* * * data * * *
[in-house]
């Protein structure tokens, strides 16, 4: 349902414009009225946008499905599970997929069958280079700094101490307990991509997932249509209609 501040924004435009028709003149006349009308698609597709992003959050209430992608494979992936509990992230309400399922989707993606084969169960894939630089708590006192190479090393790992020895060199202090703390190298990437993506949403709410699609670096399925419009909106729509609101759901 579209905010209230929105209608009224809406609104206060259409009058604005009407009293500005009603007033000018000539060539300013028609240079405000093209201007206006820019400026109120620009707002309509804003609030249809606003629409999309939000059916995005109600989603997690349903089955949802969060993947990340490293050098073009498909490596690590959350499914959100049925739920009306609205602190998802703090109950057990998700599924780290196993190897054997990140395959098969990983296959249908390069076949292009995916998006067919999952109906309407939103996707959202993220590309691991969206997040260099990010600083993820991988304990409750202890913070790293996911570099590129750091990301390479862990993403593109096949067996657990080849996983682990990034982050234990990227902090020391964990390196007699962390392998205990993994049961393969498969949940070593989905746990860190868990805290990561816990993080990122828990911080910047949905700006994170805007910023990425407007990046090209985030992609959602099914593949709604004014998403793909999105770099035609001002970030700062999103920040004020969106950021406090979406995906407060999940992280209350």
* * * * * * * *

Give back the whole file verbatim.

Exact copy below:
[in-house]
């Protein structure tokens, strides 16, 4: 349902414009009225946008499905599970997929069958280079700094101490307990991509997932249509209609 501040924004435009028709003149006349009308698609597709992003959050209430992608494979992936509990992230309400399922989707993606084969169960894939630089708590006192190479090393790992020895060199202090703390190298990437993506949403709410699609670096399925419009909106729509609101759901 579209905010209230929105209608009224809406609104206060259409009058604005009407009293500005009603007033000018000539060539300013028609240079405000093209201007206006820019400026109120620009707002309509804003609030249809606003629409999309939000059916995005109600989603997690349903089955949802969060993947990340490293050098073009498909490596690590959350499914959100049925739920009306609205602190998802703090109950057990998700599924780290196993190897054997990140395959098969990983296959249908390069076949292009995916998006067919999952109906309407939103996707959202993220590309691991969206997040260099990010600083993820991988304990409750202890913070790293996911570099590129750091990301390479862990993403593109096949067996657990080849996983682990990034982050234990990227902090020391964990390196007699962390392998205990993994049961393969498969949940070593989905746990860190868990805290990561816990993080990122828990911080910047949905700006994170805007910023990425407007990046090209985030992609959602099914593949709604004014998403793909999105770099035609001002970030700062999103920040004020969106950021406090979406995906407060999940992280209350």